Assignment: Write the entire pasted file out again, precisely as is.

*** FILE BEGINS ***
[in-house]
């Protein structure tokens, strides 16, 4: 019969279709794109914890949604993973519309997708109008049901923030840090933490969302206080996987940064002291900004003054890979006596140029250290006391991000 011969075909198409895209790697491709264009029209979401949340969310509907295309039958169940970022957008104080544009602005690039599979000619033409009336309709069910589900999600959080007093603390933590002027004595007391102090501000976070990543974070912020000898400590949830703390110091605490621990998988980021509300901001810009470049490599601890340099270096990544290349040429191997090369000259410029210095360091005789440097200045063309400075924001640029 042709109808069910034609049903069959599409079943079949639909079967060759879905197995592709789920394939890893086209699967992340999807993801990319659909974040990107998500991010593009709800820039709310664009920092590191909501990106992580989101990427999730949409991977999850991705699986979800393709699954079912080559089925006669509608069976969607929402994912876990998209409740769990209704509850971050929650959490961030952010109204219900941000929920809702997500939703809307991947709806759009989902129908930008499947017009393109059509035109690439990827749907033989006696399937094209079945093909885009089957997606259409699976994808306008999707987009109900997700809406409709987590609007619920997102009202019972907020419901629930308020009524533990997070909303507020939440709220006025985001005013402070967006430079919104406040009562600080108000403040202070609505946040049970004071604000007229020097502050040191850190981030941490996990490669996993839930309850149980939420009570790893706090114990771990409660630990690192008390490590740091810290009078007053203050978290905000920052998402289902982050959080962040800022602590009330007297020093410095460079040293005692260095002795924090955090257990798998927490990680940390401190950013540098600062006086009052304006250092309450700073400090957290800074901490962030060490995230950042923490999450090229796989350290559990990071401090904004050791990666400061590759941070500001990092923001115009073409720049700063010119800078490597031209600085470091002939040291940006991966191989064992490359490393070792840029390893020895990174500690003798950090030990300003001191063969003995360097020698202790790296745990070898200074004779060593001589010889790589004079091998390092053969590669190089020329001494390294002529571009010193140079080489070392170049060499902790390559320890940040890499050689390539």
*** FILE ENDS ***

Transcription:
[in-house]
């Protein structure tokens, strides 16, 4: 019969279709794109914890949604993973519309997708109008049901923030840090933490969302206080996987940064002291900004003054890979006596140029250290006391991000 011969075909198409895209790697491709264009029209979401949340969310509907295309039958169940970022957008104080544009602005690039599979000619033409009336309709069910589900999600959080007093603390933590002027004595007391102090501000976070990543974070912020000898400590949830703390110091605490621990998988980021509300901001810009470049490599601890340099270096990544290349040429191997090369000259410029210095360091005789440097200045063309400075924001640029 042709109808069910034609049903069959599409079943079949639909079967060759879905197995592709789920394939890893086209699967992340999807993801990319659909974040990107998500991010593009709800820039709310664009920092590191909501990106992580989101990427999730949409991977999850991705699986979800393709699954079912080559089925006669509608069976969607929402994912876990998209409740769990209704509850971050929650959490961030952010109204219900941000929920809702997500939703809307991947709806759009989902129908930008499947017009393109059509035109690439990827749907033989006696399937094209079945093909885009089957997606259409699976994808306008999707987009109900997700809406409709987590609007619920997102009202019972907020419901629930308020009524533990997070909303507020939440709220006025985001005013402070967006430079919104406040009562600080108000403040202070609505946040049970004071604000007229020097502050040191850190981030941490996990490669996993839930309850149980939420009570790893706090114990771990409660630990690192008390490590740091810290009078007053203050978290905000920052998402289902982050959080962040800022602590009330007297020093410095460079040293005692260095002795924090955090257990798998927490990680940390401190950013540098600062006086009052304006250092309450700073400090957290800074901490962030060490995230950042923490999450090229796989350290559990990071401090904004050791990666400061590759941070500001990092923001115009073409720049700063010119800078490597031209600085470091002939040291940006991966191989064992490359490393070792840029390893020895990174500690003798950090030990300003001191063969003995360097020698202790790296745990070898200074004779060593001589010889790589004079091998390092053969590669190089020329001494390294002529571009010193140079080489070392170049060499902790390559320890940040890499050689390539």